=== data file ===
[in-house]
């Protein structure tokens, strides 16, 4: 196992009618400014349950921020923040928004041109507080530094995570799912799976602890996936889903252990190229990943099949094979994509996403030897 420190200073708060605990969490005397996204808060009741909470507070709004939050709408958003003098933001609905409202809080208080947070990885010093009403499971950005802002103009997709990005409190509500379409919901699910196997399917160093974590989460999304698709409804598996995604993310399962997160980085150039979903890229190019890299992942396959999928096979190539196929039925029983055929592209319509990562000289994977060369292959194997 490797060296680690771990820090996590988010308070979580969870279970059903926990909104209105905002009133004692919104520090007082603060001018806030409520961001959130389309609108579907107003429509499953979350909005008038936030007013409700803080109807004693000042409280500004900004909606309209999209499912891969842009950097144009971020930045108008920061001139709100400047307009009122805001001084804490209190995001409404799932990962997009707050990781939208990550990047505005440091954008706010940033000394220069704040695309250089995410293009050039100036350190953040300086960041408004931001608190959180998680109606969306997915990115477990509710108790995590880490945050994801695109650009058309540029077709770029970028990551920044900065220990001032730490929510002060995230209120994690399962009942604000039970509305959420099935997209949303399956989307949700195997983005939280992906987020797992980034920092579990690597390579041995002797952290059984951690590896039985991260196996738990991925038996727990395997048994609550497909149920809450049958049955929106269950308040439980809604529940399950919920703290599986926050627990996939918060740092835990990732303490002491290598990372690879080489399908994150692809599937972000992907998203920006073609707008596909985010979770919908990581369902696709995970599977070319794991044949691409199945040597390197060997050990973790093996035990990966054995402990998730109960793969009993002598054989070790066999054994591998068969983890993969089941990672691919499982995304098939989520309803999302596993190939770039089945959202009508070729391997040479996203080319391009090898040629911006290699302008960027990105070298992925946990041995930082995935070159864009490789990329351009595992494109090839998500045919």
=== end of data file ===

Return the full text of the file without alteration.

[in-house]
């Protein structure tokens, strides 16, 4: 196992009618400014349950921020923040928004041109507080530094995570799912799976602890996936889903252990190229990943099949094979994509996403030897 420190200073708060605990969490005397996204808060009741909470507070709004939050709408958003003098933001609905409202809080208080947070990885010093009403499971950005802002103009997709990005409190509500379409919901699910196997399917160093974590989460999304698709409804598996995604993310399962997160980085150039979903890229190019890299992942396959999928096979190539196929039925029983055929592209319509990562000289994977060369292959194997 490797060296680690771990820090996590988010308070979580969870279970059903926990909104209105905002009133004692919104520090007082603060001018806030409520961001959130389309609108579907107003429509499953979350909005008038936030007013409700803080109807004693000042409280500004900004909606309209999209499912891969842009950097144009971020930045108008920061001139709100400047307009009122805001001084804490209190995001409404799932990962997009707050990781939208990550990047505005440091954008706010940033000394220069704040695309250089995410293009050039100036350190953040300086960041408004931001608190959180998680109606969306997915990115477990509710108790995590880490945050994801695109650009058309540029077709770029970028990551920044900065220990001032730490929510002060995230209120994690399962009942604000039970509305959420099935997209949303399956989307949700195997983005939280992906987020797992980034920092579990690597390579041995002797952290059984951690590896039985991260196996738990991925038996727990395997048994609550497909149920809450049958049955929106269950308040439980809604529940399950919920703290599986926050627990996939918060740092835990990732303490002491290598990372690879080489399908994150692809599937972000992907998203920006073609707008596909985010979770919908990581369902696709995970599977070319794991044949691409199945040597390197060997050990973790093996035990990966054995402990998730109960793969009993002598054989070790066999054994591998068969983890993969089941990672691919499982995304098939989520309803999302596993190939770039089945959202009508070729391997040479996203080319391009090898040629911006290699302008960027990105070298992925946990041995930082995935070159864009490789990329351009595992494109090839998500045919």